Rab4A-Rab5A-shared effectors interact with each other and are independently recruited to the endosomal membranes upstream of Rab4A
We further examined whether any of the Rab4A-Rab5A-shared effectors can rescue the hypopigmentation defect of Rab4A-depleted melanocytes. Unexpectedly, expression of none of these effectors (GFP–rabenosyn-5, GFP–Rabip4′ or mCherry–rabaptin-5) individually improved the pigmentation defect of Rab4A-inactivated melanocytes (Fig. 3C; Fig. S2D). This result suggests that Rab4A co-ordinates these effectors by functioning downstream in the trafficking pathway (Kalin et al., 2015). Furthermore, we analyzed the stability and localization of these effector proteins in different knockdown melanocytes to understand their molecular regulation. Upon Rab4A depletion, the Rabip4 level, but not that of rabenosyn-5 or rabaptin-5, were moderately reduced in melanocytes (Fig. S3A). Similarly, rabenosyn-5-depleted melanocytes displayed reduced levels of Rab4 and Rabip4, but not rabapatin-5, compared to control cells (Fig. S3A). In contrast, knockdown of either Rabip4 or rabaptin-5 did not change the protein levels of other effectors, including Rab4 levels (Fig. S3A). These studies indicate that rabenosyn-5 mediates the molecular interaction between these effectors. Similar to what is seen in fibroblasts, the GFP- or mCherry-tagged shared effectors localized as punctate structures (de Renzis et al., 2002; Fouraux et al., 2004; Mattera et al., 2003), with the pattern resembling EEA1-positive early endosomes in WT melanocytes (Setty et al., 2007), and colocalized with Rab5-positive endosomes (Fig. S3B, inset for GFP–rabenosyn-5 and data not shown for others). IFM studies showed that GFP–rabenosyn-5 (but not GFP–Rabip4′ or mCherry–rabaptin-5)-positive punctate structures were dispersed throughout the cell upon Rab4A depletion in melanocytes (Fig. S3B). In contrast, a reduced number of GFP–Rabip4′ punctate structures (in the periphery, arrows) and an increased cytosolic signal of mCherry–rabaptin-5 (arrows) was observed in rabenosyn-5-depleted melanocytes. In line with these results, the distribution of GFP–rabenosyn-5-positive punctate structures was moderately affected in both Rabip4- and rabaptin-5-depleted melanocytes (Fig. S3B). Taken together, these studies indicate that rabenosyn-5 regulates the localization of Rabip4/4′ and rabaptin-5 in melanocytes. Consistent with this conclusion, subcellular fractionation revealed that distribution of Rabip4/4′ to multiple membrane fractions and the localization of rabaptin-5 to the cytosol was increased in rabenosyn-5-knockdown melanocytes (Fig. S3C). Thus, rabenosyn-5 plays a key role in regulating the localization of Rabip4/4′ and rabaptin-5 to specific membranes. Based on this regulation, we predicted that rabenosyn-5 could interact with Rabip4/4′ or rabaptin-5 either in a complex or independently. Owing to low plasmid transfection efficiency of melanocytes, we immunoprecipitated Rabip4′ from HeLa cells expressing GFP–Rabip4′, which showed an interaction with rabenosyn-5 (Fig. S3D), but not with rabaptin-5 (data not shown). This may be due to the low endogenous expression of rabaptin-5 in HeLa cells (Fig. S3E). However, the expression of rabaptin-5 in melanocytes was considerably higher than in HeLa cells (Fig. S3E). Immunoprecipitation of endogenous rabaptin-5 revealed no interaction with either rabenosyn-5 or Rabip4, but strong binding to Rab4 in melanocyte lysates (Fig. S3F) (Kalin et al., 2015; Mattera et al., 2003), indicating that interaction between rabaptin-5 and other effectors is likely to be very transient in nature. Overall, these results suggest that the recruitment of Rab4A-Rab5A-shared effectors to endosomal membranes is independent of Rab4A and possibly function upstream of Rab4A. Moreover, rabenosyn-5 regulates recruitment of rabaptin-5, the stability/membrane distribution of Rabip4/4′ and cargo transport to melanosomes.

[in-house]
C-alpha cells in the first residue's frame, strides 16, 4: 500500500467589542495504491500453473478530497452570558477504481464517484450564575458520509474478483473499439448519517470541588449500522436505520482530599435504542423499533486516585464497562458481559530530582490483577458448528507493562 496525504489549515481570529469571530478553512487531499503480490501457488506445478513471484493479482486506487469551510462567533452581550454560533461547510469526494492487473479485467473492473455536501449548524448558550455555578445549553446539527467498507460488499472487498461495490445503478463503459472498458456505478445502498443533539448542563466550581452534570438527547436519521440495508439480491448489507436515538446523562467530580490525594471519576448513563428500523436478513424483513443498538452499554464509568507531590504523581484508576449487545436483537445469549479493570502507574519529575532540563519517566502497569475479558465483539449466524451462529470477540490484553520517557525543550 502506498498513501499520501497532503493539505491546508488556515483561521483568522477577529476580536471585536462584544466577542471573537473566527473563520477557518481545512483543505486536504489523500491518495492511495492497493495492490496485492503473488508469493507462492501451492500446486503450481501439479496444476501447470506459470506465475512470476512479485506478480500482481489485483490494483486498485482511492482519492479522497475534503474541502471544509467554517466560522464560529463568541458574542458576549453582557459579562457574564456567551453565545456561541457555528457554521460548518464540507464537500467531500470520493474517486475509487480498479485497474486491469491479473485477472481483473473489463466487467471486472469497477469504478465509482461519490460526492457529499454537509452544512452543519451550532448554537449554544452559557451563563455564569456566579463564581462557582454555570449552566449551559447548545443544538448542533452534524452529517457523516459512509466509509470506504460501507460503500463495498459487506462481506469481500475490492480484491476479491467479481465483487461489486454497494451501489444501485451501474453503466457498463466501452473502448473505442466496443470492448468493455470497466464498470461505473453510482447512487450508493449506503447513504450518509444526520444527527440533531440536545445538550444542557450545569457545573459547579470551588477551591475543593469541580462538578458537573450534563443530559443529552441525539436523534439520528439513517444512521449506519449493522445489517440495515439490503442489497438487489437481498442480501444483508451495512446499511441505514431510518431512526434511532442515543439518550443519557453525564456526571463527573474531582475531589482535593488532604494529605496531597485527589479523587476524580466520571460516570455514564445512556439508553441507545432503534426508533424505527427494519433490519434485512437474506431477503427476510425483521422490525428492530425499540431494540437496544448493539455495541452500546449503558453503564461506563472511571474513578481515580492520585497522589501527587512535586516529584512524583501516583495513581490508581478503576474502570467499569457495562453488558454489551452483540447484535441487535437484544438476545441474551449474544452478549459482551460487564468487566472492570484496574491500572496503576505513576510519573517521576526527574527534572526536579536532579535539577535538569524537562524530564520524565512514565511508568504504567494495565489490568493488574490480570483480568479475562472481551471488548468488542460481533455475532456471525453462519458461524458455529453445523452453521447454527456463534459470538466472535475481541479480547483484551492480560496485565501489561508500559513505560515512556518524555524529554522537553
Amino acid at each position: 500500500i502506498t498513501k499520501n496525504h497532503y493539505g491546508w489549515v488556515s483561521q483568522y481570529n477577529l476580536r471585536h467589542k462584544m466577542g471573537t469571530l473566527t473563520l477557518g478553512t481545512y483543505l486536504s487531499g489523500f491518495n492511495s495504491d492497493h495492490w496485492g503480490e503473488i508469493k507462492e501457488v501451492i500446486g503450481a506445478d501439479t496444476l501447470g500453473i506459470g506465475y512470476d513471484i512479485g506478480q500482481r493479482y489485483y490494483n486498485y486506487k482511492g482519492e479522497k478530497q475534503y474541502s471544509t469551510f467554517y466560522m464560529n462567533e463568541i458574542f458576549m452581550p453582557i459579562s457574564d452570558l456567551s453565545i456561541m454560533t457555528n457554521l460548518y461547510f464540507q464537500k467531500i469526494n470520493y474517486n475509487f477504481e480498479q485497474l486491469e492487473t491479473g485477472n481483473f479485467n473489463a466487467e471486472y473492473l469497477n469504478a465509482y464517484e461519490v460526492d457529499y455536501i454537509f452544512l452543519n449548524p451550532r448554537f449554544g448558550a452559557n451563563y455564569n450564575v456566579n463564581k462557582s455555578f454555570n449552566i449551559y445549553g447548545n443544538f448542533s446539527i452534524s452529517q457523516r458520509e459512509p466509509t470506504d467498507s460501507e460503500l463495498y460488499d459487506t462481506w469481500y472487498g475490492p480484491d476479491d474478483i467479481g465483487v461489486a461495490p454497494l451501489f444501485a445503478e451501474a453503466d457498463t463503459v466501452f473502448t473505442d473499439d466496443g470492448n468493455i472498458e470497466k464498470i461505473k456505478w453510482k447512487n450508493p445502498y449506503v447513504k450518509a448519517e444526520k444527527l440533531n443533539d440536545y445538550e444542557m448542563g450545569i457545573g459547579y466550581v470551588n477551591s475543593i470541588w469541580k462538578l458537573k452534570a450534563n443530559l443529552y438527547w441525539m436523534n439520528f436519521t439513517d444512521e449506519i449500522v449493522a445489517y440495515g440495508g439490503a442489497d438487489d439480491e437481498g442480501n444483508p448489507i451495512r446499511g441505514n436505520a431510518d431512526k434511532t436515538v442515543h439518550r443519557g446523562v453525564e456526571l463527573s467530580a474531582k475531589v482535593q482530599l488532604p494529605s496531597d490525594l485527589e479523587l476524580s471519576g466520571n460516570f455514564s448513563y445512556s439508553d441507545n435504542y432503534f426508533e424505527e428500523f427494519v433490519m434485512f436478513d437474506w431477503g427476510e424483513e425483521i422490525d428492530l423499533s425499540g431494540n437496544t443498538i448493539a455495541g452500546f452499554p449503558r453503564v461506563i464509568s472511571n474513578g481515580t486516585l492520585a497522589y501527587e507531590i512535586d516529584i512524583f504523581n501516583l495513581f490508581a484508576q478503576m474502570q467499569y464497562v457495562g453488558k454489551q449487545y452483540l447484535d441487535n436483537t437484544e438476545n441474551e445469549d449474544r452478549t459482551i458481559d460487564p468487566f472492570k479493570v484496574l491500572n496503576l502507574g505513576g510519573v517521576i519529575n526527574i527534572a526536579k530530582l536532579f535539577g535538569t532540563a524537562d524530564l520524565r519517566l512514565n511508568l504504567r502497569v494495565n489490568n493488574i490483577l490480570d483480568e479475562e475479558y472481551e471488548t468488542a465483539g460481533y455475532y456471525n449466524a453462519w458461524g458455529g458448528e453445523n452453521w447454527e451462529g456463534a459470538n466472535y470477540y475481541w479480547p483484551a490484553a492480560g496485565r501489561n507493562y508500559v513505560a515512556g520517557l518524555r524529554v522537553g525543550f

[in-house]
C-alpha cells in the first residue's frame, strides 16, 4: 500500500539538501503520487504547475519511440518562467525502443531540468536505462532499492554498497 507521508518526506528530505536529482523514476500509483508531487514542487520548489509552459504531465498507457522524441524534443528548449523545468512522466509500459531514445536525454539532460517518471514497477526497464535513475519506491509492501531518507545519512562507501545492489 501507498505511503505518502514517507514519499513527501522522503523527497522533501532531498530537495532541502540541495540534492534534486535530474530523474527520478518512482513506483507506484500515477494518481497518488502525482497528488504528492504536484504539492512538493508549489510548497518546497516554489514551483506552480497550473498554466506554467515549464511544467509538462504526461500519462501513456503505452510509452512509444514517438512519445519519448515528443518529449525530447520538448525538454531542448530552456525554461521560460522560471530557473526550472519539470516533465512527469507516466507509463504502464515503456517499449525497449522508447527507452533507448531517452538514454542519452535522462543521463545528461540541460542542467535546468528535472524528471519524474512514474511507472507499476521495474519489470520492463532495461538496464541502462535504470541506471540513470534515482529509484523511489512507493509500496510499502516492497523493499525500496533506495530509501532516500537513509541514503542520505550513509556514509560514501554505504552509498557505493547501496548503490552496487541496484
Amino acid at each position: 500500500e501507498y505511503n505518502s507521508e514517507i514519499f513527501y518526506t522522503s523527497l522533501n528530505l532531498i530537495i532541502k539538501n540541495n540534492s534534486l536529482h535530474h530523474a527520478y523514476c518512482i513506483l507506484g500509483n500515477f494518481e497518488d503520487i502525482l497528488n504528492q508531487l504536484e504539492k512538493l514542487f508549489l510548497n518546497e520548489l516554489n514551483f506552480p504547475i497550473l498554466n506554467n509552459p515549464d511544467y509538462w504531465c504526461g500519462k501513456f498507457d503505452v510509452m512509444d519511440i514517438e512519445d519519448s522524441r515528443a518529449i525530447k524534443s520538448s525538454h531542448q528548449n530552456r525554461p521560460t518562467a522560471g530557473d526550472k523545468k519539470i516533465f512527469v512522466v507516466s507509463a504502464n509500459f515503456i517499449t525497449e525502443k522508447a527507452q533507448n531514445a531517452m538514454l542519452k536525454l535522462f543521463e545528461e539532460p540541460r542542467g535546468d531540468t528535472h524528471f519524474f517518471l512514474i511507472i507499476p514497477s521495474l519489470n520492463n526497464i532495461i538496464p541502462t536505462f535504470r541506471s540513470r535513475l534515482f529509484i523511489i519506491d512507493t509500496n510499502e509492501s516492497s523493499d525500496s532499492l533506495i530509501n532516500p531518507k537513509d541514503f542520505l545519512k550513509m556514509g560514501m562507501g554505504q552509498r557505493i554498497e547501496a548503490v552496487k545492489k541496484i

Rab4A associates with rabenosyn-5 and coordinates cargo sorting by forming a rabenosyn5–KIF3–AP-3 complex